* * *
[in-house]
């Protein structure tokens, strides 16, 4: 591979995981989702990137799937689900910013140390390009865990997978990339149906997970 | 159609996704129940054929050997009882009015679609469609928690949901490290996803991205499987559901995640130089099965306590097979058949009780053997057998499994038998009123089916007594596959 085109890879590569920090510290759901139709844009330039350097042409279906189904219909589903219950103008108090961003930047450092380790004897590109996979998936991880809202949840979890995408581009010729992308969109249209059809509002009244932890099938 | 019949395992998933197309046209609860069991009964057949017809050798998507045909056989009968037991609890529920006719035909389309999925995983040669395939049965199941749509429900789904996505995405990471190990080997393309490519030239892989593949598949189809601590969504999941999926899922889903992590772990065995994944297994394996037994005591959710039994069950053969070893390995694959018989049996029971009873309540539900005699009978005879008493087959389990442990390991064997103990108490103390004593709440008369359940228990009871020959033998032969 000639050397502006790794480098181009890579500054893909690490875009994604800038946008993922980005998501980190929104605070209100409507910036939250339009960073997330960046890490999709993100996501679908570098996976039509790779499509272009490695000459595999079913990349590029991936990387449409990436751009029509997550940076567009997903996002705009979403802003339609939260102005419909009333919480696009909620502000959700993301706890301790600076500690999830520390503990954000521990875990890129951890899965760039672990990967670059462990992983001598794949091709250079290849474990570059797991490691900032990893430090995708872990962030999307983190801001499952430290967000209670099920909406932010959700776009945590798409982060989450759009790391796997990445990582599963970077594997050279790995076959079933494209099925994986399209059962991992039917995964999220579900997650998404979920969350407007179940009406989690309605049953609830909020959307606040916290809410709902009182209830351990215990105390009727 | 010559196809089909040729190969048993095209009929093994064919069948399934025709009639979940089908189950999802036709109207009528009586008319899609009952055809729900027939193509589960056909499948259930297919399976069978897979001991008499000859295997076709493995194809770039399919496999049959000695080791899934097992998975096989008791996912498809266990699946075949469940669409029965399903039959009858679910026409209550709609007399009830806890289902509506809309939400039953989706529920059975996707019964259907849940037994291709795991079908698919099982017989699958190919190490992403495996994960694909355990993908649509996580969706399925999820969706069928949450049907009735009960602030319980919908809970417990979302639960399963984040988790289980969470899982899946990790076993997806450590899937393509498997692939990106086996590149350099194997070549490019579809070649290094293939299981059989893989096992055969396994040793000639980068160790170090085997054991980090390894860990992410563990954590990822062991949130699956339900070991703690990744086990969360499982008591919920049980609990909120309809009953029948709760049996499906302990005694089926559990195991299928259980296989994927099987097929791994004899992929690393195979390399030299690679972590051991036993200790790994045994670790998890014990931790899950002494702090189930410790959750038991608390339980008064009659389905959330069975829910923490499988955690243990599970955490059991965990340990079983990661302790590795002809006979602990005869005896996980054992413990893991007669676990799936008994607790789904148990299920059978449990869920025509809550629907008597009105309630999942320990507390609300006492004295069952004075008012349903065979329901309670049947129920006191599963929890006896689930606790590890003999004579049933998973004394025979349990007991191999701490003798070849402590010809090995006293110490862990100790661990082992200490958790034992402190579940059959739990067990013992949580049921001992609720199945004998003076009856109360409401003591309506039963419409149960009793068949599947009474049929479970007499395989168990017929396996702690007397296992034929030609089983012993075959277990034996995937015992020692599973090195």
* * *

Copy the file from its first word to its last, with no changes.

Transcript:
[in-house]
């Protein structure tokens, strides 16, 4: 591979995981989702990137799937689900910013140390390009865990997978990339149906997970 | 159609996704129940054929050997009882009015679609469609928690949901490290996803991205499987559901995640130089099965306590097979058949009780053997057998499994038998009123089916007594596959 085109890879590569920090510290759901139709844009330039350097042409279906189904219909589903219950103008108090961003930047450092380790004897590109996979998936991880809202949840979890995408581009010729992308969109249209059809509002009244932890099938 | 019949395992998933197309046209609860069991009964057949017809050798998507045909056989009968037991609890529920006719035909389309999925995983040669395939049965199941749509429900789904996505995405990471190990080997393309490519030239892989593949598949189809601590969504999941999926899922889903992590772990065995994944297994394996037994005591959710039994069950053969070893390995694959018989049996029971009873309540539900005699009978005879008493087959389990442990390991064997103990108490103390004593709440008369359940228990009871020959033998032969 000639050397502006790794480098181009890579500054893909690490875009994604800038946008993922980005998501980190929104605070209100409507910036939250339009960073997330960046890490999709993100996501679908570098996976039509790779499509272009490695000459595999079913990349590029991936990387449409990436751009029509997550940076567009997903996002705009979403802003339609939260102005419909009333919480696009909620502000959700993301706890301790600076500690999830520390503990954000521990875990890129951890899965760039672990990967670059462990992983001598794949091709250079290849474990570059797991490691900032990893430090995708872990962030999307983190801001499952430290967000209670099920909406932010959700776009945590798409982060989450759009790391796997990445990582599963970077594997050279790995076959079933494209099925994986399209059962991992039917995964999220579900997650998404979920969350407007179940009406989690309605049953609830909020959307606040916290809410709902009182209830351990215990105390009727 | 010559196809089909040729190969048993095209009929093994064919069948399934025709009639979940089908189950999802036709109207009528009586008319899609009952055809729900027939193509589960056909499948259930297919399976069978897979001991008499000859295997076709493995194809770039399919496999049959000695080791899934097992998975096989008791996912498809266990699946075949469940669409029965399903039959009858679910026409209550709609007399009830806890289902509506809309939400039953989706529920059975996707019964259907849940037994291709795991079908698919099982017989699958190919190490992403495996994960694909355990993908649509996580969706399925999820969706069928949450049907009735009960602030319980919908809970417990979302639960399963984040988790289980969470899982899946990790076993997806450590899937393509498997692939990106086996590149350099194997070549490019579809070649290094293939299981059989893989096992055969396994040793000639980068160790170090085997054991980090390894860990992410563990954590990822062991949130699956339900070991703690990744086990969360499982008591919920049980609990909120309809009953029948709760049996499906302990005694089926559990195991299928259980296989994927099987097929791994004899992929690393195979390399030299690679972590051991036993200790790994045994670790998890014990931790899950002494702090189930410790959750038991608390339980008064009659389905959330069975829910923490499988955690243990599970955490059991965990340990079983990661302790590795002809006979602990005869005896996980054992413990893991007669676990799936008994607790789904148990299920059978449990869920025509809550629907008597009105309630999942320990507390609300006492004295069952004075008012349903065979329901309670049947129920006191599963929890006896689930606790590890003999004579049933998973004394025979349990007991191999701490003798070849402590010809090995006293110490862990100790661990082992200490958790034992402190579940059959739990067990013992949580049921001992609720199945004998003076009856109360409401003591309506039963419409149960009793068949599947009474049929479970007499395989168990017929396996702690007397296992034929030609089983012993075959277990034996995937015992020692599973090195």